Friday, 17 November 2017

The Talentless Apprentice

This sermon was preached at our Sunday morning service on November 19th. The Gospel was Matthew 25:14-30; commonly known as The Parable of the Talents. In the news recently had been fresh allegations of tax avoidance by the rich, royal and famous, including particular stories of the Queen's Duchy of Lancaster estate having invested in BrightHouse; a rent-to-own company, accused of irresponsible lending.

In researching this sermon, I am indebted to this sermon from 2007 I found online when looking up an interpretation that fit a more-Liberation Theology perspectice.

I hope you enjoy... 

# Apprentice Theme Music #

Dum, da dum, da dum, da dum, da dum, da dum, da dum DUUUM

NARRATOR:            Previously on the Apprentice… 

Our three remaining candidates were all given large sums of Lord Shudder’s own personal wealth whilst he went away on a business trip. The dividing of the money was determined by how many tasks the candidates had previously won. Aiden, our front-runner, with five wins under his belt, was given the lion’s share of Lord Shudder’s fortune – a cool two million pounds. Bruno, having proven his mercilessness in two sales-focussed tasks was charged with responsibility of one million. Our final candidate, Christian, having only won one task previously, became the recipient of five hundred thousand pounds.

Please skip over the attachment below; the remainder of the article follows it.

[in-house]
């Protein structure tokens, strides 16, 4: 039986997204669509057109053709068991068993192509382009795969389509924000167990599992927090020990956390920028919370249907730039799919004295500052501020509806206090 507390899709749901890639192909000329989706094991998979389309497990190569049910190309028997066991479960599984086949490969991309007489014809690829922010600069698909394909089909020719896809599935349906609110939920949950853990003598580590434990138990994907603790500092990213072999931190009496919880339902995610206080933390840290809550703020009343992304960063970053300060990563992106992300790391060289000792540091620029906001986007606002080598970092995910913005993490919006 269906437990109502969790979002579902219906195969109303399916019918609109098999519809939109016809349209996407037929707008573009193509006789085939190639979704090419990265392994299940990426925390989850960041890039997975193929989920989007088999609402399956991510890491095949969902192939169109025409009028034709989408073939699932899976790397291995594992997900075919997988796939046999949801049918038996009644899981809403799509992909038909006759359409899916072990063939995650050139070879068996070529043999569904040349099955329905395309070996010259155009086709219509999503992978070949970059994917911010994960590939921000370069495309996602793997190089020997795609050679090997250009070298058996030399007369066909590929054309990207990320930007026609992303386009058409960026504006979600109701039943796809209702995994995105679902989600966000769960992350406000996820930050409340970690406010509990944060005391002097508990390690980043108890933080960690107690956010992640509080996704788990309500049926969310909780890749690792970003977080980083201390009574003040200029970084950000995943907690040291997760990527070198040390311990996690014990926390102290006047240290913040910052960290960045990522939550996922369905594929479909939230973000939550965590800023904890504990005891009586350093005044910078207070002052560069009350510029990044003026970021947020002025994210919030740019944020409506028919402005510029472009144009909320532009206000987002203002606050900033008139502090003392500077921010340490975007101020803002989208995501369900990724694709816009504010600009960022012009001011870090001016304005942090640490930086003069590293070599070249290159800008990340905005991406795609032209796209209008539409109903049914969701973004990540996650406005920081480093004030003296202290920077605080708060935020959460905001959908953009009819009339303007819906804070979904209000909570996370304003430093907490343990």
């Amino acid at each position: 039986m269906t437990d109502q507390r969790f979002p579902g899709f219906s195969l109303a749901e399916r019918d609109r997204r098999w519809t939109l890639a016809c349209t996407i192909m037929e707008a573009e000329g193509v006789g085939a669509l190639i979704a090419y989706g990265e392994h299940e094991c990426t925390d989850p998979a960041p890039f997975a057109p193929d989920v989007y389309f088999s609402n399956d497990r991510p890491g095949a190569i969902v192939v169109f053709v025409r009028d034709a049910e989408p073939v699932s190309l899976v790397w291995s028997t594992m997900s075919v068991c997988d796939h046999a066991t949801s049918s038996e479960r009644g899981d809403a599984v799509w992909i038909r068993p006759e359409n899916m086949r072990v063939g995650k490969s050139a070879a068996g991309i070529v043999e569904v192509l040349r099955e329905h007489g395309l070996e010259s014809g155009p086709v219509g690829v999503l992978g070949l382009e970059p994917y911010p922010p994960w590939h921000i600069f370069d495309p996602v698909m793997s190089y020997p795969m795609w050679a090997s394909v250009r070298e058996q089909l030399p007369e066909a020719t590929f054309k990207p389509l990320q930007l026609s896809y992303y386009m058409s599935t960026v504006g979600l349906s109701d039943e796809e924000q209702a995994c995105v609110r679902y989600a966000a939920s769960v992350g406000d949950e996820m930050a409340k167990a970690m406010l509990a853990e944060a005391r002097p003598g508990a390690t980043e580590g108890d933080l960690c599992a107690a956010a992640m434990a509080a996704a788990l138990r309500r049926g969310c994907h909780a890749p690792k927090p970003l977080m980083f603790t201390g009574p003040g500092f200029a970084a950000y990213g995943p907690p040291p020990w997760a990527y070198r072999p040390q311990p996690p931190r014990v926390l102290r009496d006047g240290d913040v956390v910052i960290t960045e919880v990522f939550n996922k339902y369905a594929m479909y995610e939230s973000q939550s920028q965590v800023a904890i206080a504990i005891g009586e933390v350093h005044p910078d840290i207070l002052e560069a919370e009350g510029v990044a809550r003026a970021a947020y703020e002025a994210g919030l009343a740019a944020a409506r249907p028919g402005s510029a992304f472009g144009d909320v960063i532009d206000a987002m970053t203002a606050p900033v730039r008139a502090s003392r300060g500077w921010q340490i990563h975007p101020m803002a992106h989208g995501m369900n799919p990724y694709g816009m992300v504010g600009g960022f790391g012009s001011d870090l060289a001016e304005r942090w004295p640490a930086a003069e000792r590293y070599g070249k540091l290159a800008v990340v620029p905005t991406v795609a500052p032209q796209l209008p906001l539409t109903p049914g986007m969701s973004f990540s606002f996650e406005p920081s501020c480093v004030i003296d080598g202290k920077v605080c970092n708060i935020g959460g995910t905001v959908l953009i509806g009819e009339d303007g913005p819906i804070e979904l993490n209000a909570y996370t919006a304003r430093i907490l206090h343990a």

Their opportunity to increase the cash is finished. Now, we join the candidates and Lord Shudder in… the Boardroom.

LORD SHUDDER:   Well, good morning. 

I’ve been looking at the result of this task, and I must say – on the whole – I’m pleased. 

Let’s start at the top, shall we? One of you managed to double your investment to £4,000,000! Who was that?

AIDEN:                   That would be myself, Lord Shudder.

LORD SHUDDER:    Excellent! Top man, Aiden! Tell me about what you did?


Well, Lord Shudder, I realised with the amount you’d given me, I was able to set up an offshore fund in an obscure tax-haven. I put all the money in that, under an assumed name, then sat back, put my feet up, and let the money grow.

LORD SHUDDER:    Now that is some smart thinking! I do dislike paying tax. 
Did you come across any issues?

There was one tricky moment when the newspapers got hold of a list of offshore investors, but, thankfully, due to my precautions with the assumed name, my name was kept out of it.

And more importantly, so was mine. That would not have gone down well for you, I can tell you!